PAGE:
As you work up a sweat with your huge, loose-jointed Mastiff puppy, trying to hold up his mid-section while keeping all four of his feet pointed in the same direction, it’s not surprising you’ll watch the Doberman Pinscher handler with a touch of envy. The Dobe glides around the ring, head held high, then nails the free stack. “Our day will come,” you reassure yourself, as you walk back to your set up, take off your necktie and reach for a towel to wipe your dripping forehead.
Except your Mastiff will never fly around the ring with his head held high. Nor was he ever meant to show in such a flamboyant way. The Mastiff is the noble heavyweight of the dog world, conducting himself with dignity in and out of the ring. You don’t want him running at breakneck speed, looking foolish. It is simply not what the breed is all about.
Let’s Talk About Type
Take a look around the Working Group. Dobermans, Boxers and Great Danes, with their long, arched necks and elegant head carriage, don’t show like Mastiffs, Saint Bernards and Newfoundlands. Alaskan Malamutes, Siberian Huskies, and Samoyeds have their own special style of moving, too, in keeping with the jobs they historically performed.
Differences in breed presentation exist in all the Variety Groups. Greyhounds and Bloodhounds, moving with a lowered head, would never show in the manner of the Afghan Hound, with its proud head held high. In the Non-Sporting Group, you would instantly lose the characteristic roll of the Bulldog or the stilted movement of the Chow if you ran with either of those breeds. But a Poodle that wasn’t square and high stationed, and didn’t move with style at a quick pace, would be equally incorrect. In fact, “Poodley” is a recognized term in the dog show world, and any Poodle that lacks this essential ingredient is failing in breed type.
Breeders, judges, and exhibitors who really care about the sport passionately guard against the phenomenon known as the “generic show dog.” That term is used to describe a dog that is lacking in the essential qualities that make each breed unique; one that is usually taller than its breed standard specifies, hairier, and moved at a much faster speed than is correct for the breed. It may be an impressive show dog, trained to the nines, happy to free stack for hours, but it lacks the fundamentals of proper breed type.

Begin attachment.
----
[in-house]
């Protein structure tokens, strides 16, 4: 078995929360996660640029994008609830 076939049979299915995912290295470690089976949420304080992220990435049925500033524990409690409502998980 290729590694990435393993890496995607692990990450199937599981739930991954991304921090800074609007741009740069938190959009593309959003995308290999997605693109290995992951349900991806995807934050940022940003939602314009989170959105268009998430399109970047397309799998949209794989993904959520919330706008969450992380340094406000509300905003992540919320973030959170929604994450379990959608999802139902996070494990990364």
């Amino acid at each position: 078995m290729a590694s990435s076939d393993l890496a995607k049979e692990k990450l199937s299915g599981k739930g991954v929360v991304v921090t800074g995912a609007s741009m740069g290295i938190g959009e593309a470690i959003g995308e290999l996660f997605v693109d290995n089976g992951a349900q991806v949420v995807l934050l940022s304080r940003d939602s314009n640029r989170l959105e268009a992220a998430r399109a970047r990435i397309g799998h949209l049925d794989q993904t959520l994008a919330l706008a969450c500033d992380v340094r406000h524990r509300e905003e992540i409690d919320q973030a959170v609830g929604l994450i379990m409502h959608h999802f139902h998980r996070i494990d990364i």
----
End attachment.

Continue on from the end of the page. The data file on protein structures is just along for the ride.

As a new exhibitor, your education must include knowing your breed’s history, standard and proper temperament; how to present it correctly in the show ring and at what speed to move it. Nervous exhibitors tend to move their dogs either too slowly, letting them sniff the ground and dawdle, or too quickly, which gives the unfortunate impression that exhibitors want to bolt out of the ring and have the whole experience be over. Handling classes are the best place to practice hitting the right speed; there will be instructors and breeder-exhibitors to observe you and your dog gaiting together, and someone can even capture your performance on a smartphone, that you can study later.
Sometimes people buy a nice dog, then discover the fun of dog shows later. Uh, oh. It’s tricky to adjust your speed and your expectations to the needs of a different breed. Successful professional handlers have it down pat, after years of practice. If you own a Dachshund but you feel more comfortable jogging with your friend’s Rhodesian Ridgeback at handling class, you may want to consider a second dog of a breed that better suits your athleticism.
Even in the Toy breeds, you may have bought a reserved little Japanese Chin or Italian Greyhound, but at dog shows you’ve come to really enjoy the extroverted showmanship of the cheeky Affenpinschers and Brussels Griffons. If you love to show but it isn’t feasible to add another dog to your household, ask breeders about a co-ownership. Many would be happy to have their dogs shown by a talented and fit pinch-hitter, especially in breeds that require running.
Celebrate the unique qualities of your chosen breed and show it in the manner that history and tradition dictate. Clown or aristocrat, long-legged athlete or short-legged lap dog, they each play an integral part in our beloved sport.